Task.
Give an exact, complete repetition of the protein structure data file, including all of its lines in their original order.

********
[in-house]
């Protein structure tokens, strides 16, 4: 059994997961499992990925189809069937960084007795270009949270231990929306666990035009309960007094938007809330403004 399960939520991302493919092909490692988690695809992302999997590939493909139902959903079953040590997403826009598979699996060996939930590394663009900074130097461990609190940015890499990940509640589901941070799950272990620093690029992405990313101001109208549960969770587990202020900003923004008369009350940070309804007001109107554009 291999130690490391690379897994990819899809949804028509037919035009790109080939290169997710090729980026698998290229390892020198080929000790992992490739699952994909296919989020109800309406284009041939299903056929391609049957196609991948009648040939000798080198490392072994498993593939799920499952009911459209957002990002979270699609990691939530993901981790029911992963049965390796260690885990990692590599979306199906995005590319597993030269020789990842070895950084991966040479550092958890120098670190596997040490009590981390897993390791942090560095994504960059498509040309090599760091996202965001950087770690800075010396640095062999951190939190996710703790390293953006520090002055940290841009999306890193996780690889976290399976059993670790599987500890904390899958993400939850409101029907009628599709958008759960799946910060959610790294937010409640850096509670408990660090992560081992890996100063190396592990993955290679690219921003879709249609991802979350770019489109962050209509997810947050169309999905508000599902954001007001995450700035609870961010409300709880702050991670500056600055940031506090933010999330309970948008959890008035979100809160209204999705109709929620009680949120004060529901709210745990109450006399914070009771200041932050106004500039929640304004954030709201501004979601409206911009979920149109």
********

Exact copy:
[in-house]
């Protein structure tokens, strides 16, 4: 059994997961499992990925189809069937960084007795270009949270231990929306666990035009309960007094938007809330403004 399960939520991302493919092909490692988690695809992302999997590939493909139902959903079953040590997403826009598979699996060996939930590394663009900074130097461990609190940015890499990940509640589901941070799950272990620093690029992405990313101001109208549960969770587990202020900003923004008369009350940070309804007001109107554009 291999130690490391690379897994990819899809949804028509037919035009790109080939290169997710090729980026698998290229390892020198080929000790992992490739699952994909296919989020109800309406284009041939299903056929391609049957196609991948009648040939000798080198490392072994498993593939799920499952009911459209957002990002979270699609990691939530993901981790029911992963049965390796260690885990990692590599979306199906995005590319597993030269020789990842070895950084991966040479550092958890120098670190596997040490009590981390897993390791942090560095994504960059498509040309090599760091996202965001950087770690800075010396640095062999951190939190996710703790390293953006520090002055940290841009999306890193996780690889976290399976059993670790599987500890904390899958993400939850409101029907009628599709958008759960799946910060959610790294937010409640850096509670408990660090992560081992890996100063190396592990993955290679690219921003879709249609991802979350770019489109962050209509997810947050169309999905508000599902954001007001995450700035609870961010409300709880702050991670500056600055940031506090933010999330309970948008959890008035979100809160209204999705109709929620009680949120004060529901709210745990109450006399914070009771200041932050106004500039929640304004954030709201501004979601409206911009979920149109």